BONUS “What is STS?” Three Ordinary Examples | WeAreSTS

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Odile Lehnen reports for STSNewsRoom. What is STS? This is a question all STS students are asked on a regular basis – when travelling, joining a new sports club, at parties or family reunions, and when being interviewed for jobs. I find the question isn’t as straightforward as most people want. I study Science and Society (renamed “Sociology and Politics of Science BSc“) at University College London. 

In this episode, I explore what Science and Technology Studies (STS) is really all about. To do this, I interview three of my tutors about three ordinary things:

  • the fruit fly Drosophila
  • the car
  • the idea of standard time

Each of these examples tells fascinating stories about science, technology, and society. Each displays the value of STS as a research skill or technique for investigation. When we ask the right questions, we can get underneath the subjects we study and engage fundamental questions. For example, how is science made? Why did a particular scientific development happen at the precise place and time that it did? How do technologies become established in our societies and how do they have the power to change our lives? Who benefits and who loses with innovation and discovery? How do the ways we imagine emerging technologies shape our future?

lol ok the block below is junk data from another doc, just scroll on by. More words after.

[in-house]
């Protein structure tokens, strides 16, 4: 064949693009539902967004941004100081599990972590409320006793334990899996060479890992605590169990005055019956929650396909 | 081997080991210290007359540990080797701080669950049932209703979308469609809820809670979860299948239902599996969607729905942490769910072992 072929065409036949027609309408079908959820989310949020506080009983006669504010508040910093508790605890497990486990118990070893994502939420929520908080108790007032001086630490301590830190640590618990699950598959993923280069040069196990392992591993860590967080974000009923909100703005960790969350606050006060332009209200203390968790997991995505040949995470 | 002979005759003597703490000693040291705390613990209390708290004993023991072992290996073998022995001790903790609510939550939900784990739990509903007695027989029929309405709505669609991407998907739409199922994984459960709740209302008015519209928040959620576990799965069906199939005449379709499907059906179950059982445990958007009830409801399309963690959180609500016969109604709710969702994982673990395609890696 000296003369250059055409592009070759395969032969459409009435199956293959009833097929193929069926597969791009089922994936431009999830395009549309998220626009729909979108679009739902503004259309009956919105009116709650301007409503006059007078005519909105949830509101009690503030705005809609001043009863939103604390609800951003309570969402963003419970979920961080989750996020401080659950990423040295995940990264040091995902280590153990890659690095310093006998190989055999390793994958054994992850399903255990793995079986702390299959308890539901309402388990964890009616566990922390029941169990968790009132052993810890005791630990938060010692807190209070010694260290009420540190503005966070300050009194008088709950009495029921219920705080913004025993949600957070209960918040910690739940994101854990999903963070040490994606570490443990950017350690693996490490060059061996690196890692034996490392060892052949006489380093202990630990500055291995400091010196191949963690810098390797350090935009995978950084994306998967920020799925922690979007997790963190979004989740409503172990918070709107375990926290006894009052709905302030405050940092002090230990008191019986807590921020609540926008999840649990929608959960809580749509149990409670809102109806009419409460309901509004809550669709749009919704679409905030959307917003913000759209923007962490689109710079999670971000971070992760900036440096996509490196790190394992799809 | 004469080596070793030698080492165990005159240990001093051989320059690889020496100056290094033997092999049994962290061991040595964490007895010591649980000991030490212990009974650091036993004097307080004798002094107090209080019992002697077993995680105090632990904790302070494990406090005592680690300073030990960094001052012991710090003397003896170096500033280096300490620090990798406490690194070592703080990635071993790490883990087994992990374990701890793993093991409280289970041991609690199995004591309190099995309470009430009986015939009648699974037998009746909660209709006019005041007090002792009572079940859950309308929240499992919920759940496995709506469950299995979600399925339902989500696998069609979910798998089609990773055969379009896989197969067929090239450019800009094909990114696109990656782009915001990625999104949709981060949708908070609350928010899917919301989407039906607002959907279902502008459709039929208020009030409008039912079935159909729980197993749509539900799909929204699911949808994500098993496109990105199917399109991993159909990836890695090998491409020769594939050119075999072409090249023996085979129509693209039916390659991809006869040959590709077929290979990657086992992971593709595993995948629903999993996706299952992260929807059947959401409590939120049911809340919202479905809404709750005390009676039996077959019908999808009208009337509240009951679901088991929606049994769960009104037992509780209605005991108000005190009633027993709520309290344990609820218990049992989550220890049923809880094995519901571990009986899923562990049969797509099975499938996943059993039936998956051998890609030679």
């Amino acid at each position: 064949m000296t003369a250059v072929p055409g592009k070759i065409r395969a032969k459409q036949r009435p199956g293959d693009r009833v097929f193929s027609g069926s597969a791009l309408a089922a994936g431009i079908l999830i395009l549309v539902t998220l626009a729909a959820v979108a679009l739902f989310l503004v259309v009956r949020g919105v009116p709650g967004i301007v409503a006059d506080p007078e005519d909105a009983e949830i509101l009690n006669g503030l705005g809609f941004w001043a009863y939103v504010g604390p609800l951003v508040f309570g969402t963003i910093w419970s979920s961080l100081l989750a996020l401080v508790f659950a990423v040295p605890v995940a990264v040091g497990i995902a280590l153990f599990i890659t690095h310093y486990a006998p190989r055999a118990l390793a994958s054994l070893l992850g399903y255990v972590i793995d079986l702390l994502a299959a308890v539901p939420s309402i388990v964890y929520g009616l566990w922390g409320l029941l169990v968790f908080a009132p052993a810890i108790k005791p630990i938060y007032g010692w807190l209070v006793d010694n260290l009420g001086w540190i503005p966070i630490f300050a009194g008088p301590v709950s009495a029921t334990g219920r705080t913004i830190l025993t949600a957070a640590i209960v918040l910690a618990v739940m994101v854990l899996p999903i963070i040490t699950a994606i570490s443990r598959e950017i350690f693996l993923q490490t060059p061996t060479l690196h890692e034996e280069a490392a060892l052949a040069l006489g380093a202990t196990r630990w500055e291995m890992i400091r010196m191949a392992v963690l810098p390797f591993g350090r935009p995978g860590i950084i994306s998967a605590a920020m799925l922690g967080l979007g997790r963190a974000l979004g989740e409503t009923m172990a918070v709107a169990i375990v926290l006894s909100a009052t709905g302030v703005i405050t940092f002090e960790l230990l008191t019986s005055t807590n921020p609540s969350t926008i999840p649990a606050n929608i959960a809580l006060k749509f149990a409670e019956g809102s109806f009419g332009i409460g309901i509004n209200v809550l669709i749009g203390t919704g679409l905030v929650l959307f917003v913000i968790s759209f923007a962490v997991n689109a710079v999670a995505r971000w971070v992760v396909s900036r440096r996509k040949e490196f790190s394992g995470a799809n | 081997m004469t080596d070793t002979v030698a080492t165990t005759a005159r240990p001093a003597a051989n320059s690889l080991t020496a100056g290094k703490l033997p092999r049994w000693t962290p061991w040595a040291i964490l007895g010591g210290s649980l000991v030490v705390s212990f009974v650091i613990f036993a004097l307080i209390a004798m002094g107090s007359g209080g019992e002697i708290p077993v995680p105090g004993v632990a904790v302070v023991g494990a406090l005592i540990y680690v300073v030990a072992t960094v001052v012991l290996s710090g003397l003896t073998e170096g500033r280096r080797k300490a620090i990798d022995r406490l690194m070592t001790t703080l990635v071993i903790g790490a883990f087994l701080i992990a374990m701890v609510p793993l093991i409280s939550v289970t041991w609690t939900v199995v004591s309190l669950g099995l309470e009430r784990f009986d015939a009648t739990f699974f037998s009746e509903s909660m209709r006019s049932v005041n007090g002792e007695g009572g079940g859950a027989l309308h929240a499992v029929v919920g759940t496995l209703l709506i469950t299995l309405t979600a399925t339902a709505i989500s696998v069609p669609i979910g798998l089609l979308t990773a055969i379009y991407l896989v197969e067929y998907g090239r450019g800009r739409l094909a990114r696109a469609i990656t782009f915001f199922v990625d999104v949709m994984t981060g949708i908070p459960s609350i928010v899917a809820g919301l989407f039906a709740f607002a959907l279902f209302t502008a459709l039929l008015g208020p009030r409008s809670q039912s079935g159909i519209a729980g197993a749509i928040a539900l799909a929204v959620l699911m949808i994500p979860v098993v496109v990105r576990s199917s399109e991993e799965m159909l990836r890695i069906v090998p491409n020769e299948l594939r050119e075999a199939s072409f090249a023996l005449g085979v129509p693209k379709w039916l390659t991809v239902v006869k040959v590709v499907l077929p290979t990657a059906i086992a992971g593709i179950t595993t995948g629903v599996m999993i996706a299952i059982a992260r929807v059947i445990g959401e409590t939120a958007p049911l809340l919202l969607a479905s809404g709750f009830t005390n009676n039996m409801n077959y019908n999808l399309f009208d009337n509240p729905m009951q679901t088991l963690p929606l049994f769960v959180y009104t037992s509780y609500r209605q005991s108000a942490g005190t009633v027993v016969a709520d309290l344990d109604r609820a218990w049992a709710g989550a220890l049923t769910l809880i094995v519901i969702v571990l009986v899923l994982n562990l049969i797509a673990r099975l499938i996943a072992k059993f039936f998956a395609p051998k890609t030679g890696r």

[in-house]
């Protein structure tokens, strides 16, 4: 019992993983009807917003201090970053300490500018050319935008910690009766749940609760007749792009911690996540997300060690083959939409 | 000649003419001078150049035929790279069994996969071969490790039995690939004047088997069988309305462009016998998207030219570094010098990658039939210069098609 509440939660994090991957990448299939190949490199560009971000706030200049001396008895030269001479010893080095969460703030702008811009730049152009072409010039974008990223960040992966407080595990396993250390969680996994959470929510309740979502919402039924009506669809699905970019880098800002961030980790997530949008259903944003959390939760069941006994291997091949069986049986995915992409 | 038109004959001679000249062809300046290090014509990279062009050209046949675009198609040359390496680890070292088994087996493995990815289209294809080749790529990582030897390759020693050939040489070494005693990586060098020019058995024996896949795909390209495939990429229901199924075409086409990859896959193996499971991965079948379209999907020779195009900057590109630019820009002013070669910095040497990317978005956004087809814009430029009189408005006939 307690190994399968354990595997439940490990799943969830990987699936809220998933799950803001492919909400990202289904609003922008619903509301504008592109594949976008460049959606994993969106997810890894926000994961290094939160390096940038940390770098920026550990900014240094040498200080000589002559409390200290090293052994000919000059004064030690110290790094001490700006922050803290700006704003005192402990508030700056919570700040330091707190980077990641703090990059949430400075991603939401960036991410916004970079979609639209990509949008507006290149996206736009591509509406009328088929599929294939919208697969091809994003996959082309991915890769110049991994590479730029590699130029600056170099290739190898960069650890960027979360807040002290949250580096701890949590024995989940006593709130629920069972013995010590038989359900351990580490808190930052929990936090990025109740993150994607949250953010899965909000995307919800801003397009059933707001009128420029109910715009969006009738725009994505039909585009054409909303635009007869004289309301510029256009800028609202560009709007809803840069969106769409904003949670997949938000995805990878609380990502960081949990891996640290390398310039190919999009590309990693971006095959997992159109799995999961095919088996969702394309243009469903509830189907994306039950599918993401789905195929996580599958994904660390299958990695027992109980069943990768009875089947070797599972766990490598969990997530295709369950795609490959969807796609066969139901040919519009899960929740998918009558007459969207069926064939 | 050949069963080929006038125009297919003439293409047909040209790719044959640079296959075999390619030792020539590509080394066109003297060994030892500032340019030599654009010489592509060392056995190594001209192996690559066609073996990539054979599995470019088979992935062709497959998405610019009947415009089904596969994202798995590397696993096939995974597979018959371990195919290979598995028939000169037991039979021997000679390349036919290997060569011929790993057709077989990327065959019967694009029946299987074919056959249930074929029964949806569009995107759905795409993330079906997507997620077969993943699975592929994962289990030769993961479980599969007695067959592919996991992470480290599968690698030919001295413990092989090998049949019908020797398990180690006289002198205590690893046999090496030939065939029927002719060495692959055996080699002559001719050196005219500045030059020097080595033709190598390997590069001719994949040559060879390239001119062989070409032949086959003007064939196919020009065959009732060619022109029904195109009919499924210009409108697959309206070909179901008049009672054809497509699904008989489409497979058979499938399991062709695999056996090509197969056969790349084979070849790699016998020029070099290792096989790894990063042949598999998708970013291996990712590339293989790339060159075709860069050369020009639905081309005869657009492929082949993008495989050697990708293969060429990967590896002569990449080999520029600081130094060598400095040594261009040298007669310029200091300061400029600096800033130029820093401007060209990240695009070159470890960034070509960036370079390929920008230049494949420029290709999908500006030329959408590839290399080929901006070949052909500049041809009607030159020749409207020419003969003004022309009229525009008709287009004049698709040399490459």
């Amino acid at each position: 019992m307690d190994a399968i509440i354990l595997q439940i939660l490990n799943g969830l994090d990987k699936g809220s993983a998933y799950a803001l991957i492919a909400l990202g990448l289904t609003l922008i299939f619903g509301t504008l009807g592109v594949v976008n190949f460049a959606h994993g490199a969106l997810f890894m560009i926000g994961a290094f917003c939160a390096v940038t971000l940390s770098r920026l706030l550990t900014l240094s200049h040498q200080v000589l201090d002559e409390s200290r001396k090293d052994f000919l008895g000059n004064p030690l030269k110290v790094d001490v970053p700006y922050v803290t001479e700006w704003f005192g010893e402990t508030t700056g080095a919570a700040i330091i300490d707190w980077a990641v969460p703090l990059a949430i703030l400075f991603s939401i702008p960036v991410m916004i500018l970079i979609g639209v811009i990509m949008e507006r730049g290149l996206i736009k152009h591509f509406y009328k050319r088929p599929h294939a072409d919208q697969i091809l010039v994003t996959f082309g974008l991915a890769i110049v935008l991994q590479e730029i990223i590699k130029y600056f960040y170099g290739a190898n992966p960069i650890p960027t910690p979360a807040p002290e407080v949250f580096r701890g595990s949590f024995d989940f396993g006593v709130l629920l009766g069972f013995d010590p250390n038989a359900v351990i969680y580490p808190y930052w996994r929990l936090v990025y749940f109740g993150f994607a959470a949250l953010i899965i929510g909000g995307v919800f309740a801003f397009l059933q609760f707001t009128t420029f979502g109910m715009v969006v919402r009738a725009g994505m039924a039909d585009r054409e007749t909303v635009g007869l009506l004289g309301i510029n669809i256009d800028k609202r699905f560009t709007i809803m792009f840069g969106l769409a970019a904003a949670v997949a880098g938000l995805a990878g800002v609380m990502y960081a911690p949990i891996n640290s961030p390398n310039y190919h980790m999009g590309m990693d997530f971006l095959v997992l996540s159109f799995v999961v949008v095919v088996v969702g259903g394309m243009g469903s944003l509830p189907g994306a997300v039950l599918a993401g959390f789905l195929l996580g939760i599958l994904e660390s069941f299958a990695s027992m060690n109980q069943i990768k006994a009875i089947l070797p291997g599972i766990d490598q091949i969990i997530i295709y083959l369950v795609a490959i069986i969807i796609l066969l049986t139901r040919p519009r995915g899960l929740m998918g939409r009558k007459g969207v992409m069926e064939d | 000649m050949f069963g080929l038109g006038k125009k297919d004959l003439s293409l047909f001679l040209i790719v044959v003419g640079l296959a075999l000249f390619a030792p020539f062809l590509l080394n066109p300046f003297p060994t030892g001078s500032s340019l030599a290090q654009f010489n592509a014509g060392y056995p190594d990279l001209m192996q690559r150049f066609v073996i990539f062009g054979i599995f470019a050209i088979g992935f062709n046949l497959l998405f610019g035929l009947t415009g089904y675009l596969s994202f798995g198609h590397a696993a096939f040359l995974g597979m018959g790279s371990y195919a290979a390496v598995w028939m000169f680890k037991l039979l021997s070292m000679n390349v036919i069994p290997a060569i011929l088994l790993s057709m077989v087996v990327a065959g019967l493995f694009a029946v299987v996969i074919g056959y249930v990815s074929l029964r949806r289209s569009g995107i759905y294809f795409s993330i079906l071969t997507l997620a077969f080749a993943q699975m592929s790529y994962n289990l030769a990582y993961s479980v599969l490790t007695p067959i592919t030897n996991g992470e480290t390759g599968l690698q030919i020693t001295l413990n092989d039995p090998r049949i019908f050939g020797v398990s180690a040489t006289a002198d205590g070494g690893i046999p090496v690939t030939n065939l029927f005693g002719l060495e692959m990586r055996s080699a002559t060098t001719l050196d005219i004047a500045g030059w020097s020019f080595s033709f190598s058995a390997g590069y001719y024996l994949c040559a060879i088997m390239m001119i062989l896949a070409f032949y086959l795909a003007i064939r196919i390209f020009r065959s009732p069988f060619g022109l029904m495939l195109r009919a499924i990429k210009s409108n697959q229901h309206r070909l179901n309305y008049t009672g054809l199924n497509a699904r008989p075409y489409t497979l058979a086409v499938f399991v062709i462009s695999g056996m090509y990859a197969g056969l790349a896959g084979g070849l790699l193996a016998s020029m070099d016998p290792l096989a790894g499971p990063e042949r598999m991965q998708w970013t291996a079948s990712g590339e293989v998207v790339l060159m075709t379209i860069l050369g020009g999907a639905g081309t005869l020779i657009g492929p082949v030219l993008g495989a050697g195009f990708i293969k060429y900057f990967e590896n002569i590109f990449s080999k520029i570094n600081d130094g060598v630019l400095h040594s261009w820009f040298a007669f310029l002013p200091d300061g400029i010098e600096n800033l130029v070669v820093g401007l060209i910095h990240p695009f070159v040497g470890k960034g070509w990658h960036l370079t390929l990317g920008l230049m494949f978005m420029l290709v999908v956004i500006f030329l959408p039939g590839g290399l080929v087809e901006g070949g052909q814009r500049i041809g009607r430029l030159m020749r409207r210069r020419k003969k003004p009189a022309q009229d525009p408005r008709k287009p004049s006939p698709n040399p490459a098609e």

Further material

For more about the example Dr Martin discussed (fruit fly):

  • Robert E. Kohler, “Moral economy, material culture, and community in Drosophila Genetics” in Mario Biagioli, ed., The Science Studies Reader (NY: Routledge, 1999), pp. 243-257.

For more about the example Professor Agar discussed (standard time):

For more about the example Professor Stilgoe discussed (the car):





Music credits

Inside the episode, Odile uses this music:

Podcast information

“WeAreSTS” is a production of the Department of Science and Technology Studies (STS) at University College London (UCL). To find out more, and to leave feedback about the show, visit us online:

STS Students and staff also can find on the website information about how to get involved with our programme.

Editing and post-production by Professor Joe Cain.

“WeAreSTS” producer is Professor Joe Cain.

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